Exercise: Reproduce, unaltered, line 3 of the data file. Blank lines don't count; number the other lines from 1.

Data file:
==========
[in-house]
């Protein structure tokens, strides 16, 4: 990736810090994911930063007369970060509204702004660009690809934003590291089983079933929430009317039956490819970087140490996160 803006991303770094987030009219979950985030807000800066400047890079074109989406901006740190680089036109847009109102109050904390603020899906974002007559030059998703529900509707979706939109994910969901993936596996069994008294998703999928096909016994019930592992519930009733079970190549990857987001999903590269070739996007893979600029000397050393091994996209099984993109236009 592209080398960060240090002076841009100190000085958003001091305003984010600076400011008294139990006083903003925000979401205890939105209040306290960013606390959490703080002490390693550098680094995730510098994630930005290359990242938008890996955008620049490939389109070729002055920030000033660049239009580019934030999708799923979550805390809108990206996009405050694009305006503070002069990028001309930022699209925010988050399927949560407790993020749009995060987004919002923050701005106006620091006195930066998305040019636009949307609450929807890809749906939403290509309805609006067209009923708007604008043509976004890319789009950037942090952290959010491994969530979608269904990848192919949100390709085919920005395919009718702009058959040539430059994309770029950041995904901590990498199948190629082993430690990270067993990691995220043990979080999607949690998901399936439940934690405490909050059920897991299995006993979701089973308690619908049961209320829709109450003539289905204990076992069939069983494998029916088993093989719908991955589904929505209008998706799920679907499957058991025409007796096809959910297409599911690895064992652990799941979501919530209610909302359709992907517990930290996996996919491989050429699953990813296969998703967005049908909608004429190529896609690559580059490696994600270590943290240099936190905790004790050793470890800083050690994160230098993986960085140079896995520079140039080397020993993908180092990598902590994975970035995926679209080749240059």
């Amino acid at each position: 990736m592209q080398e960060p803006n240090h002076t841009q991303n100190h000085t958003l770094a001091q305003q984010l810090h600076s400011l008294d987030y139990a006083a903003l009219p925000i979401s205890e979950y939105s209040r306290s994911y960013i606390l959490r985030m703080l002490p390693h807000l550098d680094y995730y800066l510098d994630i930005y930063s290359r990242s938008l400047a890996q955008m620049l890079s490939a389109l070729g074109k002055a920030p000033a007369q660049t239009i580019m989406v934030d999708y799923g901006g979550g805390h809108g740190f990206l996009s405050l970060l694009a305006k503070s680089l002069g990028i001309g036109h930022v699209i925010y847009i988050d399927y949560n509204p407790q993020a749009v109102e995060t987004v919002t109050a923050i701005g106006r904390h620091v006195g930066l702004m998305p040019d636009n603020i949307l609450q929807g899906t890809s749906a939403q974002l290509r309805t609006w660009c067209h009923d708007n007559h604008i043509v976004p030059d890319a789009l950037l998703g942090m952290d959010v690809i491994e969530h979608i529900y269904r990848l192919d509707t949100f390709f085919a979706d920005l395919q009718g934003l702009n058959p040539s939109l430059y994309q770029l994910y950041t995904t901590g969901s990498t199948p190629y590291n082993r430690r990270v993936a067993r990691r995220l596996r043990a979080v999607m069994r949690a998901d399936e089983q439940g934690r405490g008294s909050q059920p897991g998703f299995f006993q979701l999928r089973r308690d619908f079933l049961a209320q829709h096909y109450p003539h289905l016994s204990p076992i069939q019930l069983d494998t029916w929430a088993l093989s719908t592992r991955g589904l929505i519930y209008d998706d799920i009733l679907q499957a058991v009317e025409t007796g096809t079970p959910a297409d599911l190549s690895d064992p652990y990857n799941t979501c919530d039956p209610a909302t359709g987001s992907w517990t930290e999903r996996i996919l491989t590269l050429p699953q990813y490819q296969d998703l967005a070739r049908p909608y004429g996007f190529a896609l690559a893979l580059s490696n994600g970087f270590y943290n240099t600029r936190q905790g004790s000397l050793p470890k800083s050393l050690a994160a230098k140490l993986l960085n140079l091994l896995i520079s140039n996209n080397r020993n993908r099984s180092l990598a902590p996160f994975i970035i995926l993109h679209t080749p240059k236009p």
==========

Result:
């Amino acid at each position: 990736m592209q080398e960060p803006n240090h002076t841009q991303n100190h000085t958003l770094a001091q305003q984010l810090h600076s400011l008294d987030y139990a006083a903003l009219p925000i979401s205890e979950y939105s209040r306290s994911y960013i606390l959490r985030m703080l002490p390693h807000l550098d680094y995730y800066l510098d994630i930005y930063s290359r990242s938008l400047a890996q955008m620049l890079s490939a389109l070729g074109k002055a920030p000033a007369q660049t239009i580019m989406v934030d999708y799923g901006g979550g805390h809108g740190f990206l996009s405050l970060l694009a305006k503070s680089l002069g990028i001309g036109h930022v699209i925010y847009i988050d399927y949560n509204p407790q993020a749009v109102e995060t987004v919002t109050a923050i701005g106006r904390h620091v006195g930066l702004m998305p040019d636009n603020i949307l609450q929807g899906t890809s749906a939403q974002l290509r309805t609006w660009c067209h009923d708007n007559h604008i043509v976004p030059d890319a789009l950037l998703g942090m952290d959010v690809i491994e969530h979608i529900y269904r990848l192919d509707t949100f390709f085919a979706d920005l395919q009718g934003l702009n058959p040539s939109l430059y994309q770029l994910y950041t995904t901590g969901s990498t199948p190629y590291n082993r430690r990270v993936a067993r990691r995220l596996r043990a979080v999607m069994r949690a998901d399936e089983q439940g934690r405490g008294s909050q059920p897991g998703f299995f006993q979701l999928r089973r308690d619908f079933l049961a209320q829709h096909y109450p003539h289905l016994s204990p076992i069939q019930l069983d494998t029916w929430a088993l093989s719908t592992r991955g589904l929505i519930y209008d998706d799920i009733l679907q499957a058991v009317e025409t007796g096809t079970p959910a297409d599911l190549s690895d064992p652990y990857n799941t979501c919530d039956p209610a909302t359709g987001s992907w517990t930290e999903r996996i996919l491989t590269l050429p699953q990813y490819q296969d998703l967005a070739r049908p909608y004429g996007f190529a896609l690559a893979l580059s490696n994600g970087f270590y943290n240099t600029r936190q905790g004790s000397l050793p470890k800083s050393l050690a994160a230098k140490l993986l960085n140079l091994l896995i520079s140039n996209n080397r020993n993908r099984s180092l990598a902590p996160f994975i970035i995926l993109h679209t080749p240059k236009p």